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Physics Letters A 301 (2002) 1–6 www.elsevier.com/locate/pla

Quantum entanglement and Bell inequalities in Heisenberg spin chains Xiaoguang Wang ∗,1 , Paolo Zanardi Institute for Scientific Interchange (ISI) Foundation, Viale Settimio Severo 65, I-10133 Torino, Italy Received 6 June 2002; received in revised form 6 June 2002; accepted 27 June 2002 Communicated by P.R. Holland

Abstract We show that in one-dimensional isotropic Heisenberg model two-qubit thermal entanglement and maximal violation of Bell inequalities are directly related with a thermodynamical state function, i.e., the internal energy. Therefore they are completely determined by the partition function, the central object of thermodynamics. For ferromagnetic ring we prove that there is no thermal entanglement at any temperature. Explicit relations between the concurrence and the measure of maximal Bell inequality violation are given. 2002 Elsevier Science B.V. All rights reserved. PACS: 03.65.Ud; 75.10.Jm

1. Introduction Over the past few years much effort has been put into studying the entanglement of quantum systems both qualitatively and quantitatively. Entangled states constitute indeed a valuable resource in quantum information processing [1]. Entanglement in systems of interacting spins [2–6] as well as in systems of indistinguishable particles [7–11] has been investigated. In particular, entanglement in both the ground state [2,3] and thermal state [4–6] of a spin-1/2 Heisenberg spin chain have been analyzed in the literature. The intriguing issue of the relation between entanglement and

* Corresponding author.

E-mail address: [email protected] (X. Wang). 1 Present address: Department of Physics, Macquarie University,

Sydney, NSW 2109, Australia.

quantum phase transition [12] have been addressed in a few quite recent papers [13,14]. From a conceptual perspective one can say that these investigations aim to provide a bridge between quantum information theory and theoretical condensed matter physics. This is done by considering thermal equilibrium in a canonical ensemble. In this situation the system state is given by the Gibb’s density operator ρT = exp(−H /kT )/Z, where Z = tr[exp(−H /kT )] is the partition function, H the system Hamiltonian, k is Boltzmann’s constant which we henceforth will take equal to 1, and T the temperature. As ρ(T ) represents a thermal state, the entanglement in the state is called thermal entanglement [4]. It is important to stress that, although the central object of statistical physics, the partition function, is determined by the eigenvalues of H only, thermal entanglement properties generally require in addition the knowledge of the energy eigenstates.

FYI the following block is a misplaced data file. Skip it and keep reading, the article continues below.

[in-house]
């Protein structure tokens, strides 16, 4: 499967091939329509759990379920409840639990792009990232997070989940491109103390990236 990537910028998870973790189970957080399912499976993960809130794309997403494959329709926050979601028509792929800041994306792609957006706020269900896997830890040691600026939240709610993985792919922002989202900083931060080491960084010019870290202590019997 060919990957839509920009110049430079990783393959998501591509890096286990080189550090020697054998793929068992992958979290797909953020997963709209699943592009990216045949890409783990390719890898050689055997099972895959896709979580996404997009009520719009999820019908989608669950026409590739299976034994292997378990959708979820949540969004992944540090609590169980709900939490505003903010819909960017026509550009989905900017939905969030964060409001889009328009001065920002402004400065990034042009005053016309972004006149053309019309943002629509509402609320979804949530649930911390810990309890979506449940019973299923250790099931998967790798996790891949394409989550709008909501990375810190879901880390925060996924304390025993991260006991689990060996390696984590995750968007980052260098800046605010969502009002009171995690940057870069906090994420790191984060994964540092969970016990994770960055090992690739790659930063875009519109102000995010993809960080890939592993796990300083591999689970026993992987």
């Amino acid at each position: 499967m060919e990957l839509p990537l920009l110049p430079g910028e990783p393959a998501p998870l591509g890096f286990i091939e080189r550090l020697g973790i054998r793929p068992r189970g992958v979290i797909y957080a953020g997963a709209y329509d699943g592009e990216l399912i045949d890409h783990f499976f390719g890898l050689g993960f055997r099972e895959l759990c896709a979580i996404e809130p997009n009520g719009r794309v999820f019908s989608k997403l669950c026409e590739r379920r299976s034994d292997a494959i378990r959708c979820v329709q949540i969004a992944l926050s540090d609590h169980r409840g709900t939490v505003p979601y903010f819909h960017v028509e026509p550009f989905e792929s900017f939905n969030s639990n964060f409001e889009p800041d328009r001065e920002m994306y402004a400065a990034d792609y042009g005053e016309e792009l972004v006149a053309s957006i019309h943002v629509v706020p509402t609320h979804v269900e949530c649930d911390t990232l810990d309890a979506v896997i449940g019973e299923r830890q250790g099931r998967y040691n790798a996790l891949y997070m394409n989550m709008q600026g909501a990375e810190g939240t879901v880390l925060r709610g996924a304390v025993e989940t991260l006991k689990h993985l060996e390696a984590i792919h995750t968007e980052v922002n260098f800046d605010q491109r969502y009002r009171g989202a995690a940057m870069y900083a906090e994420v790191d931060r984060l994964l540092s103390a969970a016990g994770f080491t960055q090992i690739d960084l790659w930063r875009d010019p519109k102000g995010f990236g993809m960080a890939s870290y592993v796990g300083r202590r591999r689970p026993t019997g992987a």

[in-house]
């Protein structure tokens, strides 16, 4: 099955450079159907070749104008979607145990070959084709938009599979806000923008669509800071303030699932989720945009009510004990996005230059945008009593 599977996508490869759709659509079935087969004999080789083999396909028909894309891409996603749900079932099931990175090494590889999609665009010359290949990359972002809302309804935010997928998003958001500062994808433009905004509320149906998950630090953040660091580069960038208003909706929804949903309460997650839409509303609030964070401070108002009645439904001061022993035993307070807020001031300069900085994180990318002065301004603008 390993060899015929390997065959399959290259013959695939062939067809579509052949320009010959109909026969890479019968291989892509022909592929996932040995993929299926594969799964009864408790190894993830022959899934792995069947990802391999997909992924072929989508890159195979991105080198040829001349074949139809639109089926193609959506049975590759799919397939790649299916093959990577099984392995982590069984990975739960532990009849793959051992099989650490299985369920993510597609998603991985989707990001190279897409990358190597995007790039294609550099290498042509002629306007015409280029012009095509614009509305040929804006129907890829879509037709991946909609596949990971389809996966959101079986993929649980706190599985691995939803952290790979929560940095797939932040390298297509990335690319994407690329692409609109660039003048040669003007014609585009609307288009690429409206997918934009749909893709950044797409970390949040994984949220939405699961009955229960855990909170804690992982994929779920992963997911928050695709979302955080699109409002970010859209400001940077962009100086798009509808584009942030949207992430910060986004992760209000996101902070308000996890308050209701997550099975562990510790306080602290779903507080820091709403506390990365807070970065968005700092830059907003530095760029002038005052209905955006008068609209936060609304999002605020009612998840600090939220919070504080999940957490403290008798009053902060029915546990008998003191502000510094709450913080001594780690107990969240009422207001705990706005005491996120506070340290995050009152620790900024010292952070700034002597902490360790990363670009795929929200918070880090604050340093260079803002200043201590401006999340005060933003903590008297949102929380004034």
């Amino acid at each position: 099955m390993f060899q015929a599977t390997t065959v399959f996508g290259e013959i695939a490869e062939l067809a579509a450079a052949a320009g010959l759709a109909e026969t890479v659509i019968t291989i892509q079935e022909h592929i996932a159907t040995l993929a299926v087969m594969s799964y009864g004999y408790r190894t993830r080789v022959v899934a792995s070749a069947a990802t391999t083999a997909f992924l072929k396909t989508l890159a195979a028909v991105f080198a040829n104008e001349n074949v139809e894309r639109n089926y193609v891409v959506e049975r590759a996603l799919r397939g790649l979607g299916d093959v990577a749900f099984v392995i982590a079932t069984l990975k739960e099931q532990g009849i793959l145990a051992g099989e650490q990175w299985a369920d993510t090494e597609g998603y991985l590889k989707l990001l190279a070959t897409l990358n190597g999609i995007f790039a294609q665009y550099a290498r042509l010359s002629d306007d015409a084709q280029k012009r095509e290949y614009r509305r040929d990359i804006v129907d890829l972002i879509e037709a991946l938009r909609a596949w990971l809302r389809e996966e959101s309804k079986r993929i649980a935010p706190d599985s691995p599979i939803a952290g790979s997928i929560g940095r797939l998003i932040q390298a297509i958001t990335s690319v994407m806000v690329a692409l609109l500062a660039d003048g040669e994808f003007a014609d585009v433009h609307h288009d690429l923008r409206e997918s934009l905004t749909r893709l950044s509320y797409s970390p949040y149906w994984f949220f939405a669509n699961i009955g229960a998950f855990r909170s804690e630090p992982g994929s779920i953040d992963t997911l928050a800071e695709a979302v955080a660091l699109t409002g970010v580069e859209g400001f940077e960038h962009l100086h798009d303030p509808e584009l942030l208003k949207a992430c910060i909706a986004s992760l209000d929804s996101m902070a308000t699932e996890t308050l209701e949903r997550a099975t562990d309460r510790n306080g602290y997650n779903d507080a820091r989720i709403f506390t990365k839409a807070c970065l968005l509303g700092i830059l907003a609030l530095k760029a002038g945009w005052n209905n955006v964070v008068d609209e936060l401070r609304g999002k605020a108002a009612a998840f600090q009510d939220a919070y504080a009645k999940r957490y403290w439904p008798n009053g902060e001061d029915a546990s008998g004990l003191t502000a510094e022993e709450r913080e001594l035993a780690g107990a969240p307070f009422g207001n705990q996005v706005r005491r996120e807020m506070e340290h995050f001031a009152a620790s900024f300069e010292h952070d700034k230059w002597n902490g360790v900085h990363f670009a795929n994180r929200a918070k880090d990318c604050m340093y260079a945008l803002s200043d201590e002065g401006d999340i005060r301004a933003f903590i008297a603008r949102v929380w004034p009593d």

0375-9601/02/$ – see front matter 2002 Elsevier Science B.V. All rights reserved. PII: S 0 3 7 5 - 9 6 0 1 ( 0 2 ) 0 0 8 8 5 - X

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On the other hand, the violation of Bell inequalities [15] was considered as a means of determining whether there is entanglement. In 1989, Werner [16] demonstrated that that there exists states which are entangled but do not violate any Bell-type inequality, i.e., not all entangled states violate a Bell inequality. Further studies [17,18] showed that the maximal violation of a Bell inequality does not behave monotonously under local operation and classical communications. So Bell violations can only be considered an entanglement witness [19]. More recently, the relation between Bell inequalities and the usefulness for quantum key distribution and quantum secret sharing have been clarified [20]. Moreover, it has been showed that even multipartite bound entangled states can violate Bell inequalities [21]. In this Letter we shall study the Heisenberg qubit chains by exploring further connections between entanglement and other relevant physical quantities. We will study the relations between the concurrence, an entanglement measure for two qubits, with thermodynamic potentials such as the internal energy U and magnetization M. The latter quantities are defined as U =−